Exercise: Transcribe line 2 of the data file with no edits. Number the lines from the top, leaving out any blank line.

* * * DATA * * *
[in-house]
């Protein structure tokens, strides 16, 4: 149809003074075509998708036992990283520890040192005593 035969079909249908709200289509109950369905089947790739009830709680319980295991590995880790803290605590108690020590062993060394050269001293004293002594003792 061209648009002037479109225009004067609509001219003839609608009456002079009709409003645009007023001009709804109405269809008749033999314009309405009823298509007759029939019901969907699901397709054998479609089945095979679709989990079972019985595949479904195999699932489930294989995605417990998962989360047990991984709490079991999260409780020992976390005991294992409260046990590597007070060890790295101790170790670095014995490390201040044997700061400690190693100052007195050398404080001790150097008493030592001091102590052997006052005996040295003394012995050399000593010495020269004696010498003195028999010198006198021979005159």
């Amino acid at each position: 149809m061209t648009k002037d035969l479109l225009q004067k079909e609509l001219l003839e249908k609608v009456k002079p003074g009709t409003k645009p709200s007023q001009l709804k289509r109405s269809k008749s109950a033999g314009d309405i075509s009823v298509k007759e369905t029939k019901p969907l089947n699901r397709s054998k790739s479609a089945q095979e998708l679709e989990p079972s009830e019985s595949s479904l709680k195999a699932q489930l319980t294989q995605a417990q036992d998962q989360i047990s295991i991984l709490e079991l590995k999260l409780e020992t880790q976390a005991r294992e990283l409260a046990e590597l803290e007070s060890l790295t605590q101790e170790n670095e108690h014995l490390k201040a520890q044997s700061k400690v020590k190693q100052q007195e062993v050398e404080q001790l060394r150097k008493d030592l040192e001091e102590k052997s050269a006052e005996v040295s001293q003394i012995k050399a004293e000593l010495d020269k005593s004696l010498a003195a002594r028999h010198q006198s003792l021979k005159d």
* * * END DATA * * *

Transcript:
């Protein structure tokens, strides 16, 4: 149809003074075509998708036992990283520890040192005593 035969079909249908709200289509109950369905089947790739009830709680319980295991590995880790803290605590108690020590062993060394050269001293004293002594003792 061209648009002037479109225009004067609509001219003839609608009456002079009709409003645009007023001009709804109405269809008749033999314009309405009823298509007759029939019901969907699901397709054998479609089945095979679709989990079972019985595949479904195999699932489930294989995605417990998962989360047990991984709490079991999260409780020992976390005991294992409260046990590597007070060890790295101790170790670095014995490390201040044997700061400690190693100052007195050398404080001790150097008493030592001091102590052997006052005996040295003394012995050399000593010495020269004696010498003195028999010198006198021979005159």